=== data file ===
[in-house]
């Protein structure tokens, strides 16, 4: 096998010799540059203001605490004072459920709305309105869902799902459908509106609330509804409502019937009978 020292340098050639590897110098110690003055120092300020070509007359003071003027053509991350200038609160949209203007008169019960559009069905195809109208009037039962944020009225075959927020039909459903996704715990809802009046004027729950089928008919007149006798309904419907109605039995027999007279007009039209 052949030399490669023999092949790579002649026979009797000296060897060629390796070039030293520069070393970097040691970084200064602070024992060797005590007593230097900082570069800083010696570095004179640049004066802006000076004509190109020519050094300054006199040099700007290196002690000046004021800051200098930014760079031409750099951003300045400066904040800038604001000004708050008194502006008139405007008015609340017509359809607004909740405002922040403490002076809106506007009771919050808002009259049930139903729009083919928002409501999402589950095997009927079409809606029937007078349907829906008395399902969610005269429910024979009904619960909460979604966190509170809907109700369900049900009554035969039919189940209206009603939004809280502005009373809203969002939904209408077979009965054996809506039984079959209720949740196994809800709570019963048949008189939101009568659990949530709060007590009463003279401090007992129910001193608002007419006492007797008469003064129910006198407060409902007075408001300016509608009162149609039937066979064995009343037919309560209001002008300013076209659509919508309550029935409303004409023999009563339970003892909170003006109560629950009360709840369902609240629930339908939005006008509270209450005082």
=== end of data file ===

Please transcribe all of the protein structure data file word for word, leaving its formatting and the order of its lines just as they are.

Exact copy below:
[in-house]
């Protein structure tokens, strides 16, 4: 096998010799540059203001605490004072459920709305309105869902799902459908509106609330509804409502019937009978 020292340098050639590897110098110690003055120092300020070509007359003071003027053509991350200038609160949209203007008169019960559009069905195809109208009037039962944020009225075959927020039909459903996704715990809802009046004027729950089928008919007149006798309904419907109605039995027999007279007009039209 052949030399490669023999092949790579002649026979009797000296060897060629390796070039030293520069070393970097040691970084200064602070024992060797005590007593230097900082570069800083010696570095004179640049004066802006000076004509190109020519050094300054006199040099700007290196002690000046004021800051200098930014760079031409750099951003300045400066904040800038604001000004708050008194502006008139405007008015609340017509359809607004909740405002922040403490002076809106506007009771919050808002009259049930139903729009083919928002409501999402589950095997009927079409809606029937007078349907829906008395399902969610005269429910024979009904619960909460979604966190509170809907109700369900049900009554035969039919189940209206009603939004809280502005009373809203969002939904209408077979009965054996809506039984079959209720949740196994809800709570019963048949008189939101009568659990949530709060007590009463003279401090007992129910001193608002007419006492007797008469003064129910006198407060409902007075408001300016509608009162149609039937066979064995009343037919309560209001002008300013076209659509919508309550029935409303004409023999009563339970003892909170003006109560629950009360709840369902609240629930339908939005006008509270209450005082």